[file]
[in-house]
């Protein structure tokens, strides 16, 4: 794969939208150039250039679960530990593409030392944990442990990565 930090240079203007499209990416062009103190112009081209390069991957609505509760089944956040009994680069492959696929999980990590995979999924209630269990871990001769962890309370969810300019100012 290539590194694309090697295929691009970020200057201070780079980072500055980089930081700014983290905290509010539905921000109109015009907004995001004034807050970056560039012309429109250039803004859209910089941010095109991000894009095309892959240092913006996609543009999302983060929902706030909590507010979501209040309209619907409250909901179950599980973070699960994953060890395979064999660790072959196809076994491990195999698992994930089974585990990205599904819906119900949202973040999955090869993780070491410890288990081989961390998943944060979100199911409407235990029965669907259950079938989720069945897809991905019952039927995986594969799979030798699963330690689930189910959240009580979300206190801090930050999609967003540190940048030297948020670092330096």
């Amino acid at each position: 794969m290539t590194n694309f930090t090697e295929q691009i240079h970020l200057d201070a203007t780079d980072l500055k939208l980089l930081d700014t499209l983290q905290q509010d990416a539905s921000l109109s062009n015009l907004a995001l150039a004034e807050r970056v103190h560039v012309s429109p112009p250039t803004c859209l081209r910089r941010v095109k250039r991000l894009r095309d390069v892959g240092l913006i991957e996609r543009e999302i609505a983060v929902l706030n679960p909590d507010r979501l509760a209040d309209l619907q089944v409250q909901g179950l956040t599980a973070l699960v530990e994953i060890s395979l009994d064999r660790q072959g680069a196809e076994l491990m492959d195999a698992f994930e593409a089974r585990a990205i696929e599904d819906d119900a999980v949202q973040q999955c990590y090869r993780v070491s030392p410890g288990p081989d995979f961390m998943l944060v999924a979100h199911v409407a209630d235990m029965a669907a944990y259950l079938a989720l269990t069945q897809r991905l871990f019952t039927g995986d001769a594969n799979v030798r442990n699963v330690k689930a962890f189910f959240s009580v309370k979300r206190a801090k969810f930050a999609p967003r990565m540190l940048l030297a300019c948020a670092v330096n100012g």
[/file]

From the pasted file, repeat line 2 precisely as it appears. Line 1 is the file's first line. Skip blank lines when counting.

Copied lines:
């Protein structure tokens, strides 16, 4: 794969939208150039250039679960530990593409030392944990442990990565 930090240079203007499209990416062009103190112009081209390069991957609505509760089944956040009994680069492959696929999980990590995979999924209630269990871990001769962890309370969810300019100012 290539590194694309090697295929691009970020200057201070780079980072500055980089930081700014983290905290509010539905921000109109015009907004995001004034807050970056560039012309429109250039803004859209910089941010095109991000894009095309892959240092913006996609543009999302983060929902706030909590507010979501209040309209619907409250909901179950599980973070699960994953060890395979064999660790072959196809076994491990195999698992994930089974585990990205599904819906119900949202973040999955090869993780070491410890288990081989961390998943944060979100199911409407235990029965669907259950079938989720069945897809991905019952039927995986594969799979030798699963330690689930189910959240009580979300206190801090930050999609967003540190940048030297948020670092330096």